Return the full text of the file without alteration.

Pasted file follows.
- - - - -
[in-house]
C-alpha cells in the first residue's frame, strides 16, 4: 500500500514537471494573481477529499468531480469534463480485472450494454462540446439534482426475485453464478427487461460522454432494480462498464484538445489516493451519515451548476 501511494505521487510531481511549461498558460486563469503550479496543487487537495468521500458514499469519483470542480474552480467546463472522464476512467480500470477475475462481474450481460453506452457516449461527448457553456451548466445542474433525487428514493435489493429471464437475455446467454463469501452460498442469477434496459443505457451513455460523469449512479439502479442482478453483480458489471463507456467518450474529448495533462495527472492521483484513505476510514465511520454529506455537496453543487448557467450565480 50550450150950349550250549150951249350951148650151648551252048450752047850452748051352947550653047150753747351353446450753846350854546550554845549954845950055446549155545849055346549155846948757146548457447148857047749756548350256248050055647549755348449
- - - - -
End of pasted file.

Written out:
[in-house]
C-alpha cells in the first residue's frame, strides 16, 4: 500500500514537471494573481477529499468531480469534463480485472450494454462540446439534482426475485453464478427487461460522454432494480462498464484538445489516493451519515451548476 501511494505521487510531481511549461498558460486563469503550479496543487487537495468521500458514499469519483470542480474552480467546463472522464476512467480500470477475475462481474450481460453506452457516449461527448457553456451548466445542474433525487428514493435489493429471464437475455446467454463469501452460498442469477434496459443505457451513455460523469449512479439502479442482478453483480458489471463507456467518450474529448495533462495527472492521483484513505476510514465511520454529506455537496453543487448557467450565480 50550450150950349550250549150951249350951148650151648551252048450752047850452748051352947550653047150753747351353446450753846350854546550554845549954845950055446549155545849055346549155846948757146548457447148857047749756548350256248050055647549755348449